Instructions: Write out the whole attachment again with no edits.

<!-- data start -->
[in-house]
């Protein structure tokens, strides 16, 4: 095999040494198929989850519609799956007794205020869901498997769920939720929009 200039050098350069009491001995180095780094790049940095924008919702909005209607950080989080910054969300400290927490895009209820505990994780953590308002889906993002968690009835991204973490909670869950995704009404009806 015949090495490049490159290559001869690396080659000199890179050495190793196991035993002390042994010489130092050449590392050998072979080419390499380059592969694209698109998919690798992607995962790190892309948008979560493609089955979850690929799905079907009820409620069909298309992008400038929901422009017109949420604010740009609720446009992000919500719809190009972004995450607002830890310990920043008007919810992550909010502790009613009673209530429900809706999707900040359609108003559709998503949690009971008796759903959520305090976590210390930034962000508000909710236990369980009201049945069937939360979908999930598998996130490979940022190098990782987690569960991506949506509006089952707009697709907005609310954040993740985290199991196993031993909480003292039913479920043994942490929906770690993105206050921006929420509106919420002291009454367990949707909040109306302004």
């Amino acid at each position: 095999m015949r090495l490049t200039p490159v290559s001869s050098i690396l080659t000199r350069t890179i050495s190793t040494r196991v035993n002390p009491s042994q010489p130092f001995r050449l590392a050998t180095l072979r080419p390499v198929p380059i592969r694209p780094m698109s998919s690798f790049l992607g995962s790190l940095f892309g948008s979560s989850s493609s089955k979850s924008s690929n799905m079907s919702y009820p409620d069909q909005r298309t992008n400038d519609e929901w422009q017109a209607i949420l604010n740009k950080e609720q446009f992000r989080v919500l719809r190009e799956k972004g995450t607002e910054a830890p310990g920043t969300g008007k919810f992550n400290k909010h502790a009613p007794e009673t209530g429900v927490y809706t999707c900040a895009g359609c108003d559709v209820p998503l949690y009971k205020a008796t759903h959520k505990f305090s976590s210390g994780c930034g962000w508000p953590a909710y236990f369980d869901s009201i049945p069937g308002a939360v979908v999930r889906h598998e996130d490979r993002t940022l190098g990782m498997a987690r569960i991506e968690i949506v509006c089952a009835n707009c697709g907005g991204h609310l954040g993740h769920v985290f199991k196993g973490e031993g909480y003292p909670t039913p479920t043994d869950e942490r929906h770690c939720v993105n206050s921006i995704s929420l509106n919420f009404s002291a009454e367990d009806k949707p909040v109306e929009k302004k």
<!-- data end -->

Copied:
[in-house]
């Protein structure tokens, strides 16, 4: 095999040494198929989850519609799956007794205020869901498997769920939720929009 200039050098350069009491001995180095780094790049940095924008919702909005209607950080989080910054969300400290927490895009209820505990994780953590308002889906993002968690009835991204973490909670869950995704009404009806 015949090495490049490159290559001869690396080659000199890179050495190793196991035993002390042994010489130092050449590392050998072979080419390499380059592969694209698109998919690798992607995962790190892309948008979560493609089955979850690929799905079907009820409620069909298309992008400038929901422009017109949420604010740009609720446009992000919500719809190009972004995450607002830890310990920043008007919810992550909010502790009613009673209530429900809706999707900040359609108003559709998503949690009971008796759903959520305090976590210390930034962000508000909710236990369980009201049945069937939360979908999930598998996130490979940022190098990782987690569960991506949506509006089952707009697709907005609310954040993740985290199991196993031993909480003292039913479920043994942490929906770690993105206050921006929420509106919420002291009454367990949707909040109306302004």
């Amino acid at each position: 095999m015949r090495l490049t200039p490159v290559s001869s050098i690396l080659t000199r350069t890179i050495s190793t040494r196991v035993n002390p009491s042994q010489p130092f001995r050449l590392a050998t180095l072979r080419p390499v198929p380059i592969r694209p780094m698109s998919s690798f790049l992607g995962s790190l940095f892309g948008s979560s989850s493609s089955k979850s924008s690929n799905m079907s919702y009820p409620d069909q909005r298309t992008n400038d519609e929901w422009q017109a209607i949420l604010n740009k950080e609720q446009f992000r989080v919500l719809r190009e799956k972004g995450t607002e910054a830890p310990g920043t969300g008007k919810f992550n400290k909010h502790a009613p007794e009673t209530g429900v927490y809706t999707c900040a895009g359609c108003d559709v209820p998503l949690y009971k205020a008796t759903h959520k505990f305090s976590s210390g994780c930034g962000w508000p953590a909710y236990f369980d869901s009201i049945p069937g308002a939360v979908v999930r889906h598998e996130d490979r993002t940022l190098g990782m498997a987690r569960i991506e968690i949506v509006c089952a009835n707009c697709g907005g991204h609310l954040g993740h769920v985290f199991k196993g973490e031993g909480y003292p909670t039913p479920t043994d869950e942490r929906h770690c939720v993105n206050s921006i995704s929420l509106n919420f009404s002291a009454e367990d009806k949707p909040v109306e929009k302004k």